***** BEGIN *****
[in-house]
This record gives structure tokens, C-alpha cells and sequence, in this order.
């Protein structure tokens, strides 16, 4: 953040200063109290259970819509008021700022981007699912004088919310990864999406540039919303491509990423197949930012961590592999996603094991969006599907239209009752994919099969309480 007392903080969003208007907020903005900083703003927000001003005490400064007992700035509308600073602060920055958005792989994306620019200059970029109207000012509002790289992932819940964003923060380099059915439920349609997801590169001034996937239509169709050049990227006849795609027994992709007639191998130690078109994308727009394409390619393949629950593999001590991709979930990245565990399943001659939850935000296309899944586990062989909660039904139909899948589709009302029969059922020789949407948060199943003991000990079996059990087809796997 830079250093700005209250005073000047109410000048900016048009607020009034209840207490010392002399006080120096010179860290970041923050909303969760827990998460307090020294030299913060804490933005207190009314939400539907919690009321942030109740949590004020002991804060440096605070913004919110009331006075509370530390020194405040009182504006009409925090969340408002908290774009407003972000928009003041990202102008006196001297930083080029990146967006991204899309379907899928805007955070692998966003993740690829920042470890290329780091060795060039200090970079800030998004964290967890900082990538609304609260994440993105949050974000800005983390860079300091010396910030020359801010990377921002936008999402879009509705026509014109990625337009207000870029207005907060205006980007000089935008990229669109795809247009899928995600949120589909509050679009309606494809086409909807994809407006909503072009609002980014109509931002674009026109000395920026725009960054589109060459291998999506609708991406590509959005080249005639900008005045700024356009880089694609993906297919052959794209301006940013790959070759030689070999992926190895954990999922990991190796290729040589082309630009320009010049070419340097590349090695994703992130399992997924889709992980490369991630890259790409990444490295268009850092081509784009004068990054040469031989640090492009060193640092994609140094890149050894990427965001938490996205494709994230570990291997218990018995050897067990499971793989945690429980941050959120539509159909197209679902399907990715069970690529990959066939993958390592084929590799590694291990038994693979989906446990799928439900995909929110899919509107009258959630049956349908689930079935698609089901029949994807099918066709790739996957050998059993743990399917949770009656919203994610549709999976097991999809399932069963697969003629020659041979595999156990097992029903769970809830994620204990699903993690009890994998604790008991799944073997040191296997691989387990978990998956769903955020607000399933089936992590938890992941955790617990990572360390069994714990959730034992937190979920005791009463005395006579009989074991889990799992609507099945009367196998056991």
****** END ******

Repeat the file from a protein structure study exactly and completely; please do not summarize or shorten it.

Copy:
[in-house]
This record gives structure tokens, C-alpha cells and sequence, in this order.
């Protein structure tokens, strides 16, 4: 953040200063109290259970819509008021700022981007699912004088919310990864999406540039919303491509990423197949930012961590592999996603094991969006599907239209009752994919099969309480 007392903080969003208007907020903005900083703003927000001003005490400064007992700035509308600073602060920055958005792989994306620019200059970029109207000012509002790289992932819940964003923060380099059915439920349609997801590169001034996937239509169709050049990227006849795609027994992709007639191998130690078109994308727009394409390619393949629950593999001590991709979930990245565990399943001659939850935000296309899944586990062989909660039904139909899948589709009302029969059922020789949407948060199943003991000990079996059990087809796997 830079250093700005209250005073000047109410000048900016048009607020009034209840207490010392002399006080120096010179860290970041923050909303969760827990998460307090020294030299913060804490933005207190009314939400539907919690009321942030109740949590004020002991804060440096605070913004919110009331006075509370530390020194405040009182504006009409925090969340408002908290774009407003972000928009003041990202102008006196001297930083080029990146967006991204899309379907899928805007955070692998966003993740690829920042470890290329780091060795060039200090970079800030998004964290967890900082990538609304609260994440993105949050974000800005983390860079300091010396910030020359801010990377921002936008999402879009509705026509014109990625337009207000870029207005907060205006980007000089935008990229669109795809247009899928995600949120589909509050679009309606494809086409909807994809407006909503072009609002980014109509931002674009026109000395920026725009960054589109060459291998999506609708991406590509959005080249005639900008005045700024356009880089694609993906297919052959794209301006940013790959070759030689070999992926190895954990999922990991190796290729040589082309630009320009010049070419340097590349090695994703992130399992997924889709992980490369991630890259790409990444490295268009850092081509784009004068990054040469031989640090492009060193640092994609140094890149050894990427965001938490996205494709994230570990291997218990018995050897067990499971793989945690429980941050959120539509159909197209679902399907990715069970690529990959066939993958390592084929590799590694291990038994693979989906446990799928439900995909929110899919509107009258959630049956349908689930079935698609089901029949994807099918066709790739996957050998059993743990399917949770009656919203994610549709999976097991999809399932069963697969003629020659041979595999156990097992029903769970809830994620204990699903993690009890994998604790008991799944073997040191296997691989387990978990998956769903955020607000399933089936992590938890992941955790617990990572360390069994714990959730034992937190979920005791009463005395006579009989074991889990799992609507099945009367196998056991």